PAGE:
Is browsing a dying art?
Pianist and author Charles Rosen, now in his 80s, praises browsing in bookstores at the New York Review of Books blog:
I almost never want to buy a book until I have held it in my hands and riffled through the pages. ... When I was a teenager, I used to spend a lot of time on 4th Avenue in New York, where there were more than a dozen secondhand stores, all of which have now gone. I spent all my pocket money there, and my browsing is responsible for most of my literary education. On nearby Broadway, there is still the Strand, of course, but also in the neighborhood, the great shop of Dauber and Pine on 5th Avenue and 12th Street was long ago taken over by the New School for Social Research. Mr. Dauber and Mr. Pine hated each other and never spoke, one staying on the ground floor, the other reigning in the basement. They bought up scholarly libraries and sold the books at very reasonable terms. Most of what I know about literature from 1500 to 1700 is due to them.
Rosen celebrates the joy of hand-held intrigue and serendipitous discovery. And while there are no longer the used bookstores he remembers in New York, and Acres of Books in Long Beach is gone, there are still bookstores in which we can browse, stop and riffle through pages. It's one of the best things about large chain bookstores -- lots of books.
But as he notes, the success of online booksellers indicates that getting our hands on a book really isn't necessary anymore. We buy online using different criteria -- cover design, publishers' blurbs, four stars from James in Minneapolis.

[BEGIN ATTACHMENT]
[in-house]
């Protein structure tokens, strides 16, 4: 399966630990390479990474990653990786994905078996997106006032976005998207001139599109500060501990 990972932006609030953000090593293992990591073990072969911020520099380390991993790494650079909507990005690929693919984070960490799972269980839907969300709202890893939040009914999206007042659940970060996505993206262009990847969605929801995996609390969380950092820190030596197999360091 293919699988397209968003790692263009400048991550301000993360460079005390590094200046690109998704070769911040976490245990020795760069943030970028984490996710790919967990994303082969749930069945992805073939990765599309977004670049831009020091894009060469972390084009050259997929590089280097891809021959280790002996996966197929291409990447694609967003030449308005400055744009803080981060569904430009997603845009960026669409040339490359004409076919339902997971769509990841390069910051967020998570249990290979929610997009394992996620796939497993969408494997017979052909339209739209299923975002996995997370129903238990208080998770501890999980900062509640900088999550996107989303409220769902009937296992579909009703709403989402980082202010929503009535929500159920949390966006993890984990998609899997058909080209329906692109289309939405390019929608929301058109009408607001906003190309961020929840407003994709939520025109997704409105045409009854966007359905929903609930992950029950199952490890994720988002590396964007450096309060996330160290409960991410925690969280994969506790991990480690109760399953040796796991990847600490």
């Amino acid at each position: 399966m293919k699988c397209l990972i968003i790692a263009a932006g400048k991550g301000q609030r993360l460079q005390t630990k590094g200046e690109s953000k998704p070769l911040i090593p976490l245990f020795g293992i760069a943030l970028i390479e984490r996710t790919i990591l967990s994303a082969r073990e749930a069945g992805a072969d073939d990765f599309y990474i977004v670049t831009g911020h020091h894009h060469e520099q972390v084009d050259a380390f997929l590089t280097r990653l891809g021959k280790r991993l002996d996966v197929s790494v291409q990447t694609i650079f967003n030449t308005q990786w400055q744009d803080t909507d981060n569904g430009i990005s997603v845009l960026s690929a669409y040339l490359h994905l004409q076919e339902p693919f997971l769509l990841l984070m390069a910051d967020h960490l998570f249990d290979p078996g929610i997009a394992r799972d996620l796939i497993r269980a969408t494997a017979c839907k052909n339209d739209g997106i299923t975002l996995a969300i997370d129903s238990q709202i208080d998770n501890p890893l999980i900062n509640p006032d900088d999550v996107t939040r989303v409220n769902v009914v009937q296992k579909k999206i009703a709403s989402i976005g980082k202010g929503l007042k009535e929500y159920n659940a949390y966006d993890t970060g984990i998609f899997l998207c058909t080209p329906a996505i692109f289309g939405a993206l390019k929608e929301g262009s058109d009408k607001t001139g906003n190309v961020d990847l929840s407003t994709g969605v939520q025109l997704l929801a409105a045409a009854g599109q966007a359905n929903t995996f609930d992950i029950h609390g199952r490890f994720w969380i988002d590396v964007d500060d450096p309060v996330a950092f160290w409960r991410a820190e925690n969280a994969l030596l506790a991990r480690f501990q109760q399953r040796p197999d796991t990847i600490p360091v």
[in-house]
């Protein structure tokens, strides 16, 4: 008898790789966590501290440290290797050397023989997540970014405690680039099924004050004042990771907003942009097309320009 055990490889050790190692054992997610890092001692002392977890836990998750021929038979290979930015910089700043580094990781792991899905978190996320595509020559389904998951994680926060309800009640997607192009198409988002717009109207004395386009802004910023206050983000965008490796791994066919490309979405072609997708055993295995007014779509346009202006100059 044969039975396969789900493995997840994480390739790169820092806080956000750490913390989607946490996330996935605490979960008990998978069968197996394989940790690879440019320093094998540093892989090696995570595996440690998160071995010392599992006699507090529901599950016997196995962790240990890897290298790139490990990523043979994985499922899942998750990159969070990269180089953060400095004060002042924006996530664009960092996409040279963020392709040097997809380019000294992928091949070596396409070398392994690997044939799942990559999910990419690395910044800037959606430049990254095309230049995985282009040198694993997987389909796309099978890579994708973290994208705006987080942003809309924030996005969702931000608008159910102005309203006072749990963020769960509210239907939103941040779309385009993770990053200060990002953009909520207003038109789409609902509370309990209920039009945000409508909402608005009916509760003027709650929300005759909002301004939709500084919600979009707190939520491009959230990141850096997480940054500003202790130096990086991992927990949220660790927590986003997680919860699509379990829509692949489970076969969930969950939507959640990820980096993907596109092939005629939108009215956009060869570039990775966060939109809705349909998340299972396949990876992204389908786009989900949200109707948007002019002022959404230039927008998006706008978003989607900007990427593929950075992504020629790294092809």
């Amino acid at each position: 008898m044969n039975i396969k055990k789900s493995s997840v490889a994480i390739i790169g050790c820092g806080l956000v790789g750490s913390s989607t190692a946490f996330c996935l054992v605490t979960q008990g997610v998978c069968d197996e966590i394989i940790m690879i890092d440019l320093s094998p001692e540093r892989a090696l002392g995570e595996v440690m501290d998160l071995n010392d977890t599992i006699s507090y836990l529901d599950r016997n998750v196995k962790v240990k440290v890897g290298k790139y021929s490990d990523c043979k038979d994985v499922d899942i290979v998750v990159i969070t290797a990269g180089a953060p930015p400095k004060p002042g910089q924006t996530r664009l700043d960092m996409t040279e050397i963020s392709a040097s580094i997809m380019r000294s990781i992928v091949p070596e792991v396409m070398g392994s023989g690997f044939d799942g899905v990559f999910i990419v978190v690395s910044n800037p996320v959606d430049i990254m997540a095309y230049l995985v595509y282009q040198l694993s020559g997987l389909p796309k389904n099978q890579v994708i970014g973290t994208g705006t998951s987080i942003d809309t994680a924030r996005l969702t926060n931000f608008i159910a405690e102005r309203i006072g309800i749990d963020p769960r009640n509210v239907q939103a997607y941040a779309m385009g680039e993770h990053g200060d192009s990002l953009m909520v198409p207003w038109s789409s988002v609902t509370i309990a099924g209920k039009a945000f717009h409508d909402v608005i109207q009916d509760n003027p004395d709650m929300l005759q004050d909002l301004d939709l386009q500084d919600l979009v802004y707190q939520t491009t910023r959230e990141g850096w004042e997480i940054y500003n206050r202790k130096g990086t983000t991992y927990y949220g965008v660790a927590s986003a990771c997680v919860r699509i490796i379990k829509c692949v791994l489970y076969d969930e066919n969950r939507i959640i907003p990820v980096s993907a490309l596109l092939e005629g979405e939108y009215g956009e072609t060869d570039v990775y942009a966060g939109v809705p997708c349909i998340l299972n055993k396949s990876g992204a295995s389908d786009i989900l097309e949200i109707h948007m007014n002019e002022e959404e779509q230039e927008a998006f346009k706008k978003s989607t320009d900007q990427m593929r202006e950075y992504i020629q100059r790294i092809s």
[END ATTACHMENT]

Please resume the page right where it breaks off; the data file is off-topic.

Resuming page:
Does this mean we've lost our need for the physical encounter with a book? Like a child saying "let me see" and extending an open hand, touching a book seemed to carry with it a kind of knowledge. Holding the thing meant knowing the thing. Having a personal, chance encounter made it yours -- say, your eyes caught on the line "This morning I go to the Big Slot and find it goatless," and you thought with a start, Wait, slot? Goat? for just a moment before deciding you must read on to know what, exactly, this George Saunders person was up to.
Seeing with our eyes and our hands, having our own individual interaction with a book's pages, used to be important components of making a decision about what we wanted to read or buy. But maybe we don't need to let our fingers do the stumbling anymore. Perhaps the only kind of browsing we need comes from Explorer, Firefox, Safari or Google Chrome.
-- Carolyn Kellogg
Photo: Barnes & Noble, Union Square, New York City. Credit: eflon via Flickr